I stayed in ag for a while, with my first job as a reporter for a major beef industry magazine. I was suspicious that the way the livestock and grain industries were going, toward “efficiency” -- via industrialization, mechanization, concentration, economies of scale and vertical integration -- was not positive for the food, the animals, the environment and certainly not the farmers doing it. This put me in an adversarial position as a reporter within the industry.

I spent those few years in the feedlots and on the high plains of western Kansas, Oklahoma, Texas, Nebraska and eastern Colorado. I spent hours in meetings of the Beef Board and National Cattleman’s Association. I can’t count the times in which I was “schooled” in the realities of “the way it is”, that these changes not only were inevitable but an improvement because we could produce so much cheap food. Only I could never quite square that with my own experiences.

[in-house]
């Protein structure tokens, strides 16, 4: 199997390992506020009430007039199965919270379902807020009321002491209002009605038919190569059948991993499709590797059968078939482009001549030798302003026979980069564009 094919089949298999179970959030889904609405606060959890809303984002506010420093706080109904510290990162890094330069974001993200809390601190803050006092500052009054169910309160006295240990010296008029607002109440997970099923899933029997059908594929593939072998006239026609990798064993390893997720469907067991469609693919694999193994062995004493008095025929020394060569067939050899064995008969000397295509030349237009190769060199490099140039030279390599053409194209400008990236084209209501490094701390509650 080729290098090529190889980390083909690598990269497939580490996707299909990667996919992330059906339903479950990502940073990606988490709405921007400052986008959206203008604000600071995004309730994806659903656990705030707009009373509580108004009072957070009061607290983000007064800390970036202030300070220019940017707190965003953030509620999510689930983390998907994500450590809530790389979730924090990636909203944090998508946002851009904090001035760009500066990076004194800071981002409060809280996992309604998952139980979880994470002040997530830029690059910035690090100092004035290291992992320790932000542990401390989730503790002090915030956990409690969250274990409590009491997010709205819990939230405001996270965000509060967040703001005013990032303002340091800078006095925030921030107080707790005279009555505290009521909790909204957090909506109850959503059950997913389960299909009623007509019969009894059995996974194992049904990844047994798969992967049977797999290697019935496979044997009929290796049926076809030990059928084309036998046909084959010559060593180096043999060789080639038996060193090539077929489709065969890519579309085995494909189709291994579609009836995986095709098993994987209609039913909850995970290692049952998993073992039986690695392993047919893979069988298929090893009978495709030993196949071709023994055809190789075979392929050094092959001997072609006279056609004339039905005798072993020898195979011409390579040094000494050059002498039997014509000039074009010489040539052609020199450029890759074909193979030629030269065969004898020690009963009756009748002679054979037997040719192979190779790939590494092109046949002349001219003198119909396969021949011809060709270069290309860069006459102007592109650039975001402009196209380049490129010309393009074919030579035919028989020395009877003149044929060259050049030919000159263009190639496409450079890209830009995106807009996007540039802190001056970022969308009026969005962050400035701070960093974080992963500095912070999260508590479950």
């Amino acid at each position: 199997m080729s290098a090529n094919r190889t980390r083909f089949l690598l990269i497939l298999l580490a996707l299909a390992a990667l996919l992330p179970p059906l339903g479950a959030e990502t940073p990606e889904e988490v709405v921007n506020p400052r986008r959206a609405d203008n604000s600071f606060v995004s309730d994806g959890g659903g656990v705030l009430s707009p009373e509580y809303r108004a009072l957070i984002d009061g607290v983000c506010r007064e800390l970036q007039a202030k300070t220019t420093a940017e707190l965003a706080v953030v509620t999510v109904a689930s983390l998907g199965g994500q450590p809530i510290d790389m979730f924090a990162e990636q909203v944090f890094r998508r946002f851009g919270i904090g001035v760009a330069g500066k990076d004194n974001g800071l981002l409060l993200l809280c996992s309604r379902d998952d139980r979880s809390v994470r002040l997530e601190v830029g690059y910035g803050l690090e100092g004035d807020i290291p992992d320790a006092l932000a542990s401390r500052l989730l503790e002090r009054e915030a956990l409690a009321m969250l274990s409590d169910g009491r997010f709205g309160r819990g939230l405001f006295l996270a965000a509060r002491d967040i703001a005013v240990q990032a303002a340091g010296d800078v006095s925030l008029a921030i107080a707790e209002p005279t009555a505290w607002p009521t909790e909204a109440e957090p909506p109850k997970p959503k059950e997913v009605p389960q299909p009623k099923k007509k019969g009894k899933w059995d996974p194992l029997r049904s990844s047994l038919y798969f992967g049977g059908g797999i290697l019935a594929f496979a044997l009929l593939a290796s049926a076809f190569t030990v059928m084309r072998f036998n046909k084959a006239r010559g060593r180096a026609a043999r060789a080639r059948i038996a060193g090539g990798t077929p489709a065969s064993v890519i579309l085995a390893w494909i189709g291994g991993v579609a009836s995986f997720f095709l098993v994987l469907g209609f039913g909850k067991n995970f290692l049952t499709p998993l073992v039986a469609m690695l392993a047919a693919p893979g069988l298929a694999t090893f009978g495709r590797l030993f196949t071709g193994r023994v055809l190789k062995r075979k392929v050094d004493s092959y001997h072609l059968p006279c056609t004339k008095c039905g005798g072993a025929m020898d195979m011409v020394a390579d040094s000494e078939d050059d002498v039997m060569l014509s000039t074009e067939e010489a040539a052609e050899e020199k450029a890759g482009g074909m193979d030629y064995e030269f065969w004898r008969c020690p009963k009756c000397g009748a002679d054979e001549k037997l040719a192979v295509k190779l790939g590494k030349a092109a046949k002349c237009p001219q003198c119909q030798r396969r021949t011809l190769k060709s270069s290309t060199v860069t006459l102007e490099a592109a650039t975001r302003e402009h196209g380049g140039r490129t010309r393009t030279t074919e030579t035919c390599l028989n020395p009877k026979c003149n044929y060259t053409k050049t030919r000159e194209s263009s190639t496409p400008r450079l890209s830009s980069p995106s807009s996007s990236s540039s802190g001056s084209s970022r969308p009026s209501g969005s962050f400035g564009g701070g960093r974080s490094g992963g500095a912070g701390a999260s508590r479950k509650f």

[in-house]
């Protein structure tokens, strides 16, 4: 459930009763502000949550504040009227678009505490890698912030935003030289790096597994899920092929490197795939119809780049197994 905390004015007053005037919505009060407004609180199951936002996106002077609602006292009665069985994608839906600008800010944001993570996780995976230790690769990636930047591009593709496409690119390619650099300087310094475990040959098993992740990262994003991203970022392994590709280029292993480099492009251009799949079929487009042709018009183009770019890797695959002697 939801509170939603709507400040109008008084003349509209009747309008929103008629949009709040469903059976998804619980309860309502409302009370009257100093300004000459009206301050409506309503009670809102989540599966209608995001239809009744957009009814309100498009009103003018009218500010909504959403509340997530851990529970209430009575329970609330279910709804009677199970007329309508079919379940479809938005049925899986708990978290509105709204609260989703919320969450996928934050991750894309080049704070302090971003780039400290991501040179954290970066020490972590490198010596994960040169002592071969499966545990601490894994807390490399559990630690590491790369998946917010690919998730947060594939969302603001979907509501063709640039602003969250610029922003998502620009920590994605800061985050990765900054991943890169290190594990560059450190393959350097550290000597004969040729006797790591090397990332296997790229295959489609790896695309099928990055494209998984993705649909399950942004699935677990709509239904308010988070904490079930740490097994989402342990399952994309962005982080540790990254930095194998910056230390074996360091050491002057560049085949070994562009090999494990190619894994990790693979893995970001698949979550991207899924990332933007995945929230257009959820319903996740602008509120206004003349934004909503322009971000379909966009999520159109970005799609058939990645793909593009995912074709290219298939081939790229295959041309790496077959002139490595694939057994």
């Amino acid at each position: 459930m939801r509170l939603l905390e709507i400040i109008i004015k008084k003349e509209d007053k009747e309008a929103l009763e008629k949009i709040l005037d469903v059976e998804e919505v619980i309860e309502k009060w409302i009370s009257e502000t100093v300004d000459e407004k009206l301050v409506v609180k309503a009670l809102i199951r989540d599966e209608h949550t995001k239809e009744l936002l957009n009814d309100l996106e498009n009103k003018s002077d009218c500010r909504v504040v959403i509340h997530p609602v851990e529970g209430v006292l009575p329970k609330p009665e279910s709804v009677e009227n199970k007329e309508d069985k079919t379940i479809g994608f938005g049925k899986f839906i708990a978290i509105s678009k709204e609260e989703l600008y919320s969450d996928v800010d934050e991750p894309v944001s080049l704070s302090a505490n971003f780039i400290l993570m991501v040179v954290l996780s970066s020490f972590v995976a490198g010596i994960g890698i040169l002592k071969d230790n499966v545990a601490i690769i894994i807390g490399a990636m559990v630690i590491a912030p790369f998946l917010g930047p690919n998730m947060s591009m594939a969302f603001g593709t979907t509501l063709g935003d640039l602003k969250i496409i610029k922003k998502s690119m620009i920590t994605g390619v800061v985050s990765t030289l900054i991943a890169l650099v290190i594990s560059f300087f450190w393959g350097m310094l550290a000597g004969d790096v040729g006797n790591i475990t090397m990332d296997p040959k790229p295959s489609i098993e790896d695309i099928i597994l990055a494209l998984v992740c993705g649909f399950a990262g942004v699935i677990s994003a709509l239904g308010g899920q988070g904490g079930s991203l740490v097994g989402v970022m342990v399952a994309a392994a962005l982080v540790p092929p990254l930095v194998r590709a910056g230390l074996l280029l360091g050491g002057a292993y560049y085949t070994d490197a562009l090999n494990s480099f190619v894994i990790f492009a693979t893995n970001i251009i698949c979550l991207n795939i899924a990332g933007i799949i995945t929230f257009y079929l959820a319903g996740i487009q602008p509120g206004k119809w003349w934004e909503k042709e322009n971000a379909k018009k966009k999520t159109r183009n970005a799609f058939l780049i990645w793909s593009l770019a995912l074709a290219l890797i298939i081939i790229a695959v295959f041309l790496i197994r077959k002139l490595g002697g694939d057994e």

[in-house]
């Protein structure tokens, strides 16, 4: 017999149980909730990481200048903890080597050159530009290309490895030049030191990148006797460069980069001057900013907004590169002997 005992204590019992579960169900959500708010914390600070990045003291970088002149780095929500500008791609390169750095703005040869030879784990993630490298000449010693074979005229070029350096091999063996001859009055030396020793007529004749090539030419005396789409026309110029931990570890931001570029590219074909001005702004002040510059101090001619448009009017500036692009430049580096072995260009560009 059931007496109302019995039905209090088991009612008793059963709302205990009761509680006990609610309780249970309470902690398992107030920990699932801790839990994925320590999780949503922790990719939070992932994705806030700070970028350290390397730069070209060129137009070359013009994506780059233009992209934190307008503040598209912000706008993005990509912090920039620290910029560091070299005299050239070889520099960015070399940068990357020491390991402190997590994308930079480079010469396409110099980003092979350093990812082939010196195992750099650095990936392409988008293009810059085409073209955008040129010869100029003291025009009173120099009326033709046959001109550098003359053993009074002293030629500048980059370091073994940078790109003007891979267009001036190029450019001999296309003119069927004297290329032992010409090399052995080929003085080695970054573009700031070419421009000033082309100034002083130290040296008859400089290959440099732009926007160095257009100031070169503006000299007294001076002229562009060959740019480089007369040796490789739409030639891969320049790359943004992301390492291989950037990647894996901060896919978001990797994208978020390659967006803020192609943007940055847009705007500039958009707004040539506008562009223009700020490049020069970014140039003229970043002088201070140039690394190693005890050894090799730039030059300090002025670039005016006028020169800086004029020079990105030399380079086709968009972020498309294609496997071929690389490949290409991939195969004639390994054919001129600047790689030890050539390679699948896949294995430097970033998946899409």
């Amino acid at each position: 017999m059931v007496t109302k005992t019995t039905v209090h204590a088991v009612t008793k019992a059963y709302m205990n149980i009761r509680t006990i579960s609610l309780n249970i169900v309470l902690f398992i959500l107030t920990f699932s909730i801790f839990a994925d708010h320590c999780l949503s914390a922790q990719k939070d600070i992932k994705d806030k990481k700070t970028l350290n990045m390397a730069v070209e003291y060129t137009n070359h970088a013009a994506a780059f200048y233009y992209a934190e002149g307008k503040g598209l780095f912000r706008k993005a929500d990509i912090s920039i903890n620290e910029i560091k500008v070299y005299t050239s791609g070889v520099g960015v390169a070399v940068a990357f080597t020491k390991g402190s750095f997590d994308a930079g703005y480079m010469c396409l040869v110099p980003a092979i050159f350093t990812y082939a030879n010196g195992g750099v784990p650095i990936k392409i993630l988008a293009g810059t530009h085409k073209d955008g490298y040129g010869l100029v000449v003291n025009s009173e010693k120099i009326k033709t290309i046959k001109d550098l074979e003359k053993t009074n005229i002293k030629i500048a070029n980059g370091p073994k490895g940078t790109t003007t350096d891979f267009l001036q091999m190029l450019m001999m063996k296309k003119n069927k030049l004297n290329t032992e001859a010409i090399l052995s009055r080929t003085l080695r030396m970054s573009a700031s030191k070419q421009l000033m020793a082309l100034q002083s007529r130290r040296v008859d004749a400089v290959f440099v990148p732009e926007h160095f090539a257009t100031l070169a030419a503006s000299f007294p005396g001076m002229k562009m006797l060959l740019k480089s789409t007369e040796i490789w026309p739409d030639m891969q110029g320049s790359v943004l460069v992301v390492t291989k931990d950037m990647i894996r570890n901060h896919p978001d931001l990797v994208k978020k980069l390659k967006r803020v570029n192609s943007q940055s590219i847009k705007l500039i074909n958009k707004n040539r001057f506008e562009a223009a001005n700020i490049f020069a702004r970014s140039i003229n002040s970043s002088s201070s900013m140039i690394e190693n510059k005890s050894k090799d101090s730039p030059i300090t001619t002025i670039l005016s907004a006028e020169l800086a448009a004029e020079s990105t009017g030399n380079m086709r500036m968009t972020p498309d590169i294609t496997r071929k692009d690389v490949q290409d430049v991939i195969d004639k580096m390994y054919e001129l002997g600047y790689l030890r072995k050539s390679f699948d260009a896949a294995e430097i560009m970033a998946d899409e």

In recent years, I have found that I couldn’t give up on our family farm legacy so easily, and besides, those “higher value” jobs are in decline too. I now suspect that “the way it is” is not so certain, and we are seeing the devastating effects of industrialized food. With the benefit of my years spent in marketing, communications and small business, I believe we can rebuild the small-business sector of American agriculture in a more ecological, sustainable model that’s more economically viable too, and our rural communities along with it.